Adenocarcinoma of the esophagus is caused by changes in the lining of the esophagus caused by constant exposure to reflux.  Even when medication relieves symptoms, these potentially deadly changes can continue.  In fact, some heartburn symptoms will disappear on their  own, even as the reflux continues, because the esophagus gets so used to the reflux that it no longer causes discomfort.  And the actual changes to the esophageal lining happen without causing any symptoms at all.  So the disease is usually only discovered after it  advances  and causes  tumors large enough to interfere with swallowing.

Because most patients are diagnosed at these late stages, when treatment is rarely successful, Esophageal Cancer is one of the deadliest of diseases, with fewer than one in five patients surviving more than five years.  

You Can Stop Cancer Before it Starts

The type of Esophageal Cancer triggered by reflux disease is often preceded by a condition caused by persistent reflux, known as Barrett’s Esophagus, where the lining of the esophagus begins to look more like the lining of the stomach. This pre-cancerous condition affects about 11.5 million American adults every year, and many have no idea they have it.  Left untreated, Barrett's esophagus can increase one’s risk of developing cancer by 50 times or more!
 

Like early stages of Esophageal Cancer, Barrett’s Esophagus has no symptoms. That’s why it’s so important for symptoms of reflux disease to be taken seriously. Sometimes they are the only warning signs cancer patients receive before it’s too late to save their lives. The only way to detect Barrett’s esophagus is with an examination of the esophagus. Early detection does save lives.

That’s because innovative new outpatient procedures can now treat precancerous Barrett’s Esophagus so that patients can avoid ever developing cancer. Using methods that can freeze, cut or use radiofrequency waves, these new approaches can eliminate the problematic cells before they become cancer.  You can find out more at www.treatbarretts.com.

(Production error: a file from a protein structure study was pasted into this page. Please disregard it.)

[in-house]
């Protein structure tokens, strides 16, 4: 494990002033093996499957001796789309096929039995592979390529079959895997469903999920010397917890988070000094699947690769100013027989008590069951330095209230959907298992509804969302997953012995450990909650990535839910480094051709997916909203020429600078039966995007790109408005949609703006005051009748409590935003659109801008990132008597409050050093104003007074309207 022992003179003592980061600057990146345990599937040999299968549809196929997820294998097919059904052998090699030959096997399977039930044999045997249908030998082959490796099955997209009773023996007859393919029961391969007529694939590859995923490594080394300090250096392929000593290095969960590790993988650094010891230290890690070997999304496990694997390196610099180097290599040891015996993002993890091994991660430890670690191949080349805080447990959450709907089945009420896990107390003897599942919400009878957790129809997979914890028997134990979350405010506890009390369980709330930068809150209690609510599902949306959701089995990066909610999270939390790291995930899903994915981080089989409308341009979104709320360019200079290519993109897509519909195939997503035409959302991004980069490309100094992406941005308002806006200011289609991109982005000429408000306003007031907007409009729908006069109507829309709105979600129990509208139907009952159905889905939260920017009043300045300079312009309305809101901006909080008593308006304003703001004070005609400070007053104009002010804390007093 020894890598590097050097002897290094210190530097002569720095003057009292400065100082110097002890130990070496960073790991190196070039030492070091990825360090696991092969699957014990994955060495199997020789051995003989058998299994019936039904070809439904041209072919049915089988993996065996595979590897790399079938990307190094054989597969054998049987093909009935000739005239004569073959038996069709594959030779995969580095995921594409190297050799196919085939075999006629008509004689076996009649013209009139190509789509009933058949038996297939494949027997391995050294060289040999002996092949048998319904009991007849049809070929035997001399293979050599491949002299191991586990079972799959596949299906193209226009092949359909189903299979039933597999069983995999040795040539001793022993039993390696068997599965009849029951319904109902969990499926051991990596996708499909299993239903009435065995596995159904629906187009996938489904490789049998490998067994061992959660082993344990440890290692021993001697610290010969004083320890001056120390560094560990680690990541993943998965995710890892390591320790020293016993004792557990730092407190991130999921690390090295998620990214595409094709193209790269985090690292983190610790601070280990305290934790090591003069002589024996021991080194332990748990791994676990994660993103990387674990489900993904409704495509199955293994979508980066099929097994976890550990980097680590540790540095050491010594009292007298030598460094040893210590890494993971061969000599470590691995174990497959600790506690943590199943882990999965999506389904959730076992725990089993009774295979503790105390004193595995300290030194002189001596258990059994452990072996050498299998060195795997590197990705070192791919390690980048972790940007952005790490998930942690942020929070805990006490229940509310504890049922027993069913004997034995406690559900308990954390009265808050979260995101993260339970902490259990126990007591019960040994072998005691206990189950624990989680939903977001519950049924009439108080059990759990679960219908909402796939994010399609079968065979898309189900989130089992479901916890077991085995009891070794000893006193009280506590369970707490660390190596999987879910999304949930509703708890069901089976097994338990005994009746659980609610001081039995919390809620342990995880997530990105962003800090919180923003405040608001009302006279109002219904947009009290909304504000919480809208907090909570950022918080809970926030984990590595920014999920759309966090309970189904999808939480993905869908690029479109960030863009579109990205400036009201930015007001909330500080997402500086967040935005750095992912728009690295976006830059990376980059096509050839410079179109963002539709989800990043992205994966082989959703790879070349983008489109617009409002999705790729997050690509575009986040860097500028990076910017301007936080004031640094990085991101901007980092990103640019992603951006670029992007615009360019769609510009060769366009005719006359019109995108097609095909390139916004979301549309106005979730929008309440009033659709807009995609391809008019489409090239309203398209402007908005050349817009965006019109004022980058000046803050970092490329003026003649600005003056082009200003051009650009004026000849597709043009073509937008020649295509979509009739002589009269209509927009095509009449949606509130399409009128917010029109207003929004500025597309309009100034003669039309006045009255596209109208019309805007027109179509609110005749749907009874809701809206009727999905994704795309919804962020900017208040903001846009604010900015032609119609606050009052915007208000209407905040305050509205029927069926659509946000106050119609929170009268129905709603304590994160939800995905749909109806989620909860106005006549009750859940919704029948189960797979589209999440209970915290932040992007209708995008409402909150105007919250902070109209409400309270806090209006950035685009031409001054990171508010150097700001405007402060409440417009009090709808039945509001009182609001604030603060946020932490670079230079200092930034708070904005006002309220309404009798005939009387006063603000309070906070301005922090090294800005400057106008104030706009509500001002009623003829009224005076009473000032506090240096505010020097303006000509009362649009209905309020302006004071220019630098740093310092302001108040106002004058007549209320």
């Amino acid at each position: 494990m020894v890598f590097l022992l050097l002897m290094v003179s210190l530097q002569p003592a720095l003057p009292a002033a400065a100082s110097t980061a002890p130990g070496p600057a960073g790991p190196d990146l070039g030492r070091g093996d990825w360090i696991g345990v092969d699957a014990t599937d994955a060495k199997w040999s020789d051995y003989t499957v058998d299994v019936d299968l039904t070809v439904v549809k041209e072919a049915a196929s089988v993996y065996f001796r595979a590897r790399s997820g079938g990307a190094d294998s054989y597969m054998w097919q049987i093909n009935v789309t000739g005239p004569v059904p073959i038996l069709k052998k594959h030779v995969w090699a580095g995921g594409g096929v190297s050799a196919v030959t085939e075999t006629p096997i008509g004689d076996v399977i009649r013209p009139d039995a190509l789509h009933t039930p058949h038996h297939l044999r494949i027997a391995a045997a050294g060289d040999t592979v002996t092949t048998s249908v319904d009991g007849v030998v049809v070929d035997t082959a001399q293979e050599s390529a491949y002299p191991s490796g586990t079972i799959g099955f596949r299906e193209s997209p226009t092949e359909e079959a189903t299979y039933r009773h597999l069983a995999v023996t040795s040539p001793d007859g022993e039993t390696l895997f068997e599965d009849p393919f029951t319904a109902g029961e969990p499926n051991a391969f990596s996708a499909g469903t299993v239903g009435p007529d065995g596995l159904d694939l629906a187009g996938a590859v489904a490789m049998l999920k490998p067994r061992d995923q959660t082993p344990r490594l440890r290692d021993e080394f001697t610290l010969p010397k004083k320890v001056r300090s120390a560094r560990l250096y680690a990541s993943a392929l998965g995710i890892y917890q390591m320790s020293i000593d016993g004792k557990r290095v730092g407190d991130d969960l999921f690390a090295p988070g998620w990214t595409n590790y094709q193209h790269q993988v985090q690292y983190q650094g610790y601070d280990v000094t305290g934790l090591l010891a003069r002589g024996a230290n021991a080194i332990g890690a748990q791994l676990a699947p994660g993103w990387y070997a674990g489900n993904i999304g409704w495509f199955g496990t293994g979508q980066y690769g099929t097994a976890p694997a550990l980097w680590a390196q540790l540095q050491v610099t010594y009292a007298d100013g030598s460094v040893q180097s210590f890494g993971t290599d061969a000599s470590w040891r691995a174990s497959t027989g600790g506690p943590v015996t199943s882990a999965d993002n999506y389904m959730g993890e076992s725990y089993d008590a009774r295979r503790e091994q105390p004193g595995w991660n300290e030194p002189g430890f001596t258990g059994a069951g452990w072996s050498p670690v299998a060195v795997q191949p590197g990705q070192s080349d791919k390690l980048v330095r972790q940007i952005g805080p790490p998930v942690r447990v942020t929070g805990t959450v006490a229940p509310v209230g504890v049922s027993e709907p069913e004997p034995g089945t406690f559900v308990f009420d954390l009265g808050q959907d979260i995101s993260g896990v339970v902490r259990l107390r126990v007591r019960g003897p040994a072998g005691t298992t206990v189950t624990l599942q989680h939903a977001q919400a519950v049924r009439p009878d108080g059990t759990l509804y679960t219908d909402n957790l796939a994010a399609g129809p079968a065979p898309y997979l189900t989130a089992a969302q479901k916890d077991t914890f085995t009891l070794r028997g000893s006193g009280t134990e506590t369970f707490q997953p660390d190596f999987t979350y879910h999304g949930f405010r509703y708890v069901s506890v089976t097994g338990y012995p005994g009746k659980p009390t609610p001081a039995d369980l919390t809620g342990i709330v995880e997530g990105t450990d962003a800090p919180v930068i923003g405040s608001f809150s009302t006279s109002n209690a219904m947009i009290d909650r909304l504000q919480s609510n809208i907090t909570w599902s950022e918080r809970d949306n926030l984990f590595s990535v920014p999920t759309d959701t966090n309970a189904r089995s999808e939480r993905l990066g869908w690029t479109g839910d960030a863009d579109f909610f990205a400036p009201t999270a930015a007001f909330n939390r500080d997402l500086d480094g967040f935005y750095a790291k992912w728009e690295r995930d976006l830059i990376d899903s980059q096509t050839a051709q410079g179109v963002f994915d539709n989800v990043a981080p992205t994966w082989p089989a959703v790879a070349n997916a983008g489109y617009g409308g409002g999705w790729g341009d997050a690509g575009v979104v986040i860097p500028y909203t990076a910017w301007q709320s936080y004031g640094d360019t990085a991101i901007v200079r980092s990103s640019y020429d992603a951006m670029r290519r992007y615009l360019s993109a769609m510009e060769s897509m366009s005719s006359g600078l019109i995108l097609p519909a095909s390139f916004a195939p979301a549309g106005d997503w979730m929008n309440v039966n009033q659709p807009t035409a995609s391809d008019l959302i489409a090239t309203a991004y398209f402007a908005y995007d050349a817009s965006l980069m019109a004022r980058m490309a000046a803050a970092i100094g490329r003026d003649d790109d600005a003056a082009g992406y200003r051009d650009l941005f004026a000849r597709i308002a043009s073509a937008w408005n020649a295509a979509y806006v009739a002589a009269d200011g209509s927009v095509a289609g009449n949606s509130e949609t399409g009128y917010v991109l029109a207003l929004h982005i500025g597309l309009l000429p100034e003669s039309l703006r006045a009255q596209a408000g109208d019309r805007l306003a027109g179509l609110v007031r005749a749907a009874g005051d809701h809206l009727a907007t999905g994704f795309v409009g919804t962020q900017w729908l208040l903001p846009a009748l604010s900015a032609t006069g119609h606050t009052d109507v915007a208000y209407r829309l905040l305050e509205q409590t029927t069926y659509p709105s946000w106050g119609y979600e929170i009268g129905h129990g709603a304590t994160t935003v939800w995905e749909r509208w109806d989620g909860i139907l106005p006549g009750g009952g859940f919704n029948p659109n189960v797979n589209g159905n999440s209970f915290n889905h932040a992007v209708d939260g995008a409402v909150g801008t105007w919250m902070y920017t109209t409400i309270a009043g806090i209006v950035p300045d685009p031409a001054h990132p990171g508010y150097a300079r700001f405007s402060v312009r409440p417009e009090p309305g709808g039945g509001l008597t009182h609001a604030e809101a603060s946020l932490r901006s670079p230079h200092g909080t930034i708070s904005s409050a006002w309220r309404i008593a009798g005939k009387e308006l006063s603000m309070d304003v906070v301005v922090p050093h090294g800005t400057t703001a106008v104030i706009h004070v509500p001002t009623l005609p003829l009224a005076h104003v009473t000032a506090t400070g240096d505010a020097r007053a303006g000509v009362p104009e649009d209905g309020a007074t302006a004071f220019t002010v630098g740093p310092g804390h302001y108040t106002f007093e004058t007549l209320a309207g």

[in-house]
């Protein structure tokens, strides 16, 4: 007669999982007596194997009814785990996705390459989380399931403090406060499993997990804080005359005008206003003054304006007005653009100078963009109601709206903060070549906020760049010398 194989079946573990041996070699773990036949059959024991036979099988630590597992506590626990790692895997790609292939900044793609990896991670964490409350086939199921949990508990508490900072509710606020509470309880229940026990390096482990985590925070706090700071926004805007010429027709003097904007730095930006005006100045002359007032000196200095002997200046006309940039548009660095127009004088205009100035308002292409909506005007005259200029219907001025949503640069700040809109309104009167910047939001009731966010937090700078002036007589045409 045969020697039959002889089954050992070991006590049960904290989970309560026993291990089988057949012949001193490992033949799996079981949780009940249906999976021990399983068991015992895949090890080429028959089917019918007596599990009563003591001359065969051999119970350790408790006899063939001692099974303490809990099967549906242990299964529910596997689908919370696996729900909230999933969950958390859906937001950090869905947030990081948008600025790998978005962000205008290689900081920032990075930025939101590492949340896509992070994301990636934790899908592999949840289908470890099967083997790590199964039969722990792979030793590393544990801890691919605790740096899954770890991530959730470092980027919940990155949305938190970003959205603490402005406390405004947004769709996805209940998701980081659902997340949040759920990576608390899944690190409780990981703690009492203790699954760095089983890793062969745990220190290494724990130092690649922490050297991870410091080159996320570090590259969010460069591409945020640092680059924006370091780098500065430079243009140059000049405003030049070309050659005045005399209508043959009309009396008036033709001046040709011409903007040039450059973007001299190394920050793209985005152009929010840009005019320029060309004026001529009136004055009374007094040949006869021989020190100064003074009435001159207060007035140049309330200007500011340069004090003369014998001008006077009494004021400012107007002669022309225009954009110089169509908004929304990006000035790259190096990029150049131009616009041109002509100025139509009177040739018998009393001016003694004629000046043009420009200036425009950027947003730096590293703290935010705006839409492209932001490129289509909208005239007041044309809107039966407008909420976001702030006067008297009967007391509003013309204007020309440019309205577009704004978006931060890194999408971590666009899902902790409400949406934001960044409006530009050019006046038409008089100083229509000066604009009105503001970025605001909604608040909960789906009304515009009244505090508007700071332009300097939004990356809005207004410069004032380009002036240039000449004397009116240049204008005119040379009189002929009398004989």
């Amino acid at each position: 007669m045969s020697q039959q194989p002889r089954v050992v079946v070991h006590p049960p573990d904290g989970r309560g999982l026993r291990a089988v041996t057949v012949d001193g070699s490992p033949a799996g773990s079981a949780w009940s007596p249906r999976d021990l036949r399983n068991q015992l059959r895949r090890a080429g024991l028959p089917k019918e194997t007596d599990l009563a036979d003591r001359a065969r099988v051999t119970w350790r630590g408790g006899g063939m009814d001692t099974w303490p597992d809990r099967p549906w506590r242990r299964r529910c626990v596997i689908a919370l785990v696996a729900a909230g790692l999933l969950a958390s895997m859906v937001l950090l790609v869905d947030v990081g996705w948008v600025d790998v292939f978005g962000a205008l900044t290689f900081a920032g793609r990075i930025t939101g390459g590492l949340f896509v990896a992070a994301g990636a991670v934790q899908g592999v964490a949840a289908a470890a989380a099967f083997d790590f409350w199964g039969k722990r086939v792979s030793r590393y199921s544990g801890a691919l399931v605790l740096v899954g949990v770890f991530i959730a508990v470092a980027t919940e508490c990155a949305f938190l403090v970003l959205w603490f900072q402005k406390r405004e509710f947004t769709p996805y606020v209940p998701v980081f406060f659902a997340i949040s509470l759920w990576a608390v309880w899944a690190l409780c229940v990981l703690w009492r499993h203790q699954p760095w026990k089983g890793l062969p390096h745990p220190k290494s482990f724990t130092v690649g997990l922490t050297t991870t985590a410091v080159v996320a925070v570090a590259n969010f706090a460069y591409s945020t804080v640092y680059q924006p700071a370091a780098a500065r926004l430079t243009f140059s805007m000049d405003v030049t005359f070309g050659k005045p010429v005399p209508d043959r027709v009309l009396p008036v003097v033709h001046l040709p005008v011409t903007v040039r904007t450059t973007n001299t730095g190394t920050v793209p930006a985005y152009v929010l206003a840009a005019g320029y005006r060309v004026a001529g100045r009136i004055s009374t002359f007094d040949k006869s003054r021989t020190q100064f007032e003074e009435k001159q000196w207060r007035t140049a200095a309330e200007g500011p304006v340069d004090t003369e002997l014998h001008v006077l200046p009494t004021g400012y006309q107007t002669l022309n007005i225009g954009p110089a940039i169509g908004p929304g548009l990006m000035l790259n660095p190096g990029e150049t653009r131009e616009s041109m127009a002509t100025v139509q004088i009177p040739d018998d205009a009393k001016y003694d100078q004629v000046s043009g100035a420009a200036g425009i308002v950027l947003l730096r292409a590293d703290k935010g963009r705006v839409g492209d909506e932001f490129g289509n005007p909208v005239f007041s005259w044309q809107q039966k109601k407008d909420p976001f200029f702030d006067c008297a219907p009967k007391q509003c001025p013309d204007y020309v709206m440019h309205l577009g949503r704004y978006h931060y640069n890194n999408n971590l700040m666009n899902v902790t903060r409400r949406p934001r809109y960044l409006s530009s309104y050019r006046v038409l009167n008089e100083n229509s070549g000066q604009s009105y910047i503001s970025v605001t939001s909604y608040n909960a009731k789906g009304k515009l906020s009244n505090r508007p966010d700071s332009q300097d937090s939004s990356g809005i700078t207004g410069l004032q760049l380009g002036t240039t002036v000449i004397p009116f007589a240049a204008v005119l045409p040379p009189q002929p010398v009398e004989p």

When to Take Action

Esophageal Cancer affects men three to four times more often than women and most frequently affects men over the age of 50.Even though the disease is more prevalent in men over 50, nobody can safely ignore their symptoms.  Young men and women, even teenagers, have faced this deadly disease, often discovering it too late to save their lives.

So if you or a loved one have a sore throat, hoarse voice, cough or choking that is persistent but you can’t explain, persistent heartburn or a family history of Barrett’s Esophagus or esophageal cancer, please see a healthcare provider and ask about getting checked.  Fortunately, most people with reflux disease won’t develop esophageal cancer. But we don’t have a good way to tell if you will be one of the lucky ones.  And if you are among those whose esophagus responds to reflux with cancerous or precancerous changes, catching it early could save your life. 

Article written by Mindy Mintz Mordecai
Mindy Mintz Mordecai, Founder, President and CEO, Esophageal Cancer Action Network, Inc. (ECAN)